Pheasant releases associated with predator increases


New research from the British Trust for Ornithology (BTO), published in the Journal of Applied Ecology, has exposed that the release of Common Pheasants and Red-legged Partridges for commercial shoots appears to be boosting populations of avian predators that feed upon them. 

It's estimated that some 50 million gamebirds are released into the British countryside every year, a figure notably higher than any other European country. As well as this, the insurance of a reliable stock is also carried out, by way of habitat management and setting up food for the gamebirds. Furthermore, predator control takes place around release sites, including the trapping of corvids.

An estimated 50 million Common Pheasants and Red-legged Partridges are released into the British countryside annually (Clive Daelman).

Certainly, some game management activities have benefits for wider biodiversity. However, the impacts of the releases themselves have received little attention and the release of gamebird species, which are not native to the UK, could negatively impact other, native, species through increased competition for food, altered habitat structure, the spread of disease or changes in predator-prey relationships

Positive associations between the occurrence patterns of gamebirds and the abundance and population growth rates of several generalist predators, including Common Buzzard and various corvids, has been identified by the research. If, as the research suggests, gamebird releases are increasing the numbers of these predators, then this may alter predator-prey dynamics in areas where large numbers of gamebirds are released. This may, in turn, have implications for other species; for example, predation pressure has been identified as a conservation issue for declining breeding waders like Eurasian Curlew.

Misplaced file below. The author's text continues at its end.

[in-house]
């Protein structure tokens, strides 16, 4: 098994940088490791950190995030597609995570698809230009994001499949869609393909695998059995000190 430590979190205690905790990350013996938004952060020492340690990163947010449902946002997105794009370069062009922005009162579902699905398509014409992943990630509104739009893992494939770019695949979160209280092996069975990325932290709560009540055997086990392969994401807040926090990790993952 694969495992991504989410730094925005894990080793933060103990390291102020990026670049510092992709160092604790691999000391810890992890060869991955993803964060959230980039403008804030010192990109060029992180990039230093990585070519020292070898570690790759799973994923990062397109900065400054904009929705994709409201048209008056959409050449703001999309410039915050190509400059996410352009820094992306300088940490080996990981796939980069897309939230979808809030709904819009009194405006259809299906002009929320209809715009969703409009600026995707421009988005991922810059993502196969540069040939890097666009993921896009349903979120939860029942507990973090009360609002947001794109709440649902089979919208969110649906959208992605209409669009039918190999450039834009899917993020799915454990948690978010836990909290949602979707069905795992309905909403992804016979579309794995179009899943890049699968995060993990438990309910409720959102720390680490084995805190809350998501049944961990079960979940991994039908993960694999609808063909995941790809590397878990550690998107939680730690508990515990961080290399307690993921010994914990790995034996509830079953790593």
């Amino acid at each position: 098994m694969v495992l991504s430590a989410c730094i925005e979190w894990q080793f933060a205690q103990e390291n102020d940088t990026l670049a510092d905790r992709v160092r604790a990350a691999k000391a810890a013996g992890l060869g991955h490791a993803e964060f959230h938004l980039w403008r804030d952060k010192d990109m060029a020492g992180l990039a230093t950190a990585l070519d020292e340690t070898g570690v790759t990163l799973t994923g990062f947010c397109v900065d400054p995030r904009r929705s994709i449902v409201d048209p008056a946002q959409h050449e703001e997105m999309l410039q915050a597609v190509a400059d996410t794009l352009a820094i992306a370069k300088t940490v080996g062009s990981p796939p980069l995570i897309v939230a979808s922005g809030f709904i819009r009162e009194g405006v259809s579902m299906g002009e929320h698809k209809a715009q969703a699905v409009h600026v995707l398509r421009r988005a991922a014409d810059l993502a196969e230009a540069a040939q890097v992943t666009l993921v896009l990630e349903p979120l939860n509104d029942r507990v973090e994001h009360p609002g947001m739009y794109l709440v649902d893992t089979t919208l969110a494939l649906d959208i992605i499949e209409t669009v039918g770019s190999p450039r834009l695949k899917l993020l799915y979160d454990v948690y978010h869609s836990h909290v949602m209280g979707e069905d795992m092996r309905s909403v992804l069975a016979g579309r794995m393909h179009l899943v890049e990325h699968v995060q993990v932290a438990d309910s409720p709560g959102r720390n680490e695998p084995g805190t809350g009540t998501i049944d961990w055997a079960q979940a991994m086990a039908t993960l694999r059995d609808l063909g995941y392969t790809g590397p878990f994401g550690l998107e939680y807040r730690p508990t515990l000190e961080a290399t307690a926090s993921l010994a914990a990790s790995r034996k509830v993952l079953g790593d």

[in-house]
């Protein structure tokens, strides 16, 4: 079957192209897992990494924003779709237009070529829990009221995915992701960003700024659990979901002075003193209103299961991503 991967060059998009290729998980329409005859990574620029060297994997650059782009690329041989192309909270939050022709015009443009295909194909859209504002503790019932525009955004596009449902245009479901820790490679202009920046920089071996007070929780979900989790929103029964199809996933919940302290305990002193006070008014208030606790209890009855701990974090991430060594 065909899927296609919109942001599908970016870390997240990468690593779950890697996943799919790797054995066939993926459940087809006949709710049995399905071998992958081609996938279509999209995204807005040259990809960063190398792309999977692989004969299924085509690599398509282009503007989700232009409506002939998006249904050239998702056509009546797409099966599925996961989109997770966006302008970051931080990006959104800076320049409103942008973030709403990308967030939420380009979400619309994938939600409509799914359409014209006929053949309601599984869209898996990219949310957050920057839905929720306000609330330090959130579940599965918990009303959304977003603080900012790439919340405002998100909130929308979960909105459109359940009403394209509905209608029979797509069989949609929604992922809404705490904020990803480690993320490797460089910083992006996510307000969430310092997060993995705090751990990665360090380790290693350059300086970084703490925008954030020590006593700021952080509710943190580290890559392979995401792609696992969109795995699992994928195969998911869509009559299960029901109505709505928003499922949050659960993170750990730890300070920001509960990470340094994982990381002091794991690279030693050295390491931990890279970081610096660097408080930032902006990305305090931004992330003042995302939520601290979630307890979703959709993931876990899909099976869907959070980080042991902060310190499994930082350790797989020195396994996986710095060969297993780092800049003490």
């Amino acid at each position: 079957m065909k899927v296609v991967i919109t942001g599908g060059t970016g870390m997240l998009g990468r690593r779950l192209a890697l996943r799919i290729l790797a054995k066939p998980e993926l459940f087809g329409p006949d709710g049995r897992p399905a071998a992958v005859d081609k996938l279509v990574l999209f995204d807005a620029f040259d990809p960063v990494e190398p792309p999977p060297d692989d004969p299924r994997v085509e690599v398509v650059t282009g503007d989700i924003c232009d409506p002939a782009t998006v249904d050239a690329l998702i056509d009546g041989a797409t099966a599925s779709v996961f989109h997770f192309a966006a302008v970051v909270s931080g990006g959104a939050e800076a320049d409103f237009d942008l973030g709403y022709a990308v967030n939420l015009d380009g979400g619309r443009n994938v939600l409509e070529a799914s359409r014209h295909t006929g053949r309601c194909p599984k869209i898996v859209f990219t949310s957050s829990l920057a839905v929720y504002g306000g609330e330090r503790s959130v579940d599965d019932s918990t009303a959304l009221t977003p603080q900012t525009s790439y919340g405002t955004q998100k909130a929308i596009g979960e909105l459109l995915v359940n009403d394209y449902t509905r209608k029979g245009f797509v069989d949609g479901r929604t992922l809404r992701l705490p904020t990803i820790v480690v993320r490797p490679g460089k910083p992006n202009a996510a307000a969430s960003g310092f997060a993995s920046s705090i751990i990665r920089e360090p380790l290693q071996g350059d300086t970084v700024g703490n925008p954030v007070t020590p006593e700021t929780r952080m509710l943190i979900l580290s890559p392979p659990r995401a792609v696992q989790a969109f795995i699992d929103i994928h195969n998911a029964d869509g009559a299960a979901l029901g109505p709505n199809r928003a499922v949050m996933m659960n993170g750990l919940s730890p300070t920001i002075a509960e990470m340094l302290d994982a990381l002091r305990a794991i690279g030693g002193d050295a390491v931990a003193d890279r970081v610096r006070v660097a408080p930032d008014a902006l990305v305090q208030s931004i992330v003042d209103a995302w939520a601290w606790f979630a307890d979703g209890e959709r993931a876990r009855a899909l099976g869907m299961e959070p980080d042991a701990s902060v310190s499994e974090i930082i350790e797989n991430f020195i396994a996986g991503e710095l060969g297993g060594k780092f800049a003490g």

Lead author Dr Henrietta Pringle said: "The idea that gamebird releases might enhance populations of generalist predators is not new, but our results are the first to indicate this may actually be happening on a national scale. While gamebirds are only one of the factors that could shape predator populations, our work emphasises the need to better understand the impacts of releasing roughly 46,000 tonnes of gamebird biomass into the countryside annually. For context, the estimated total biomass for all native UK breeding bird species is just 19,500 tonnes. 

"Investigation of indirect effects of gamebird releases on species for which predation is a key concern is needed to establish whether regulating the numbers of gamebirds released could be an effective conservation tool. A good starting point would be to secure the compulsory recording of releases and of the numbers of predators killed."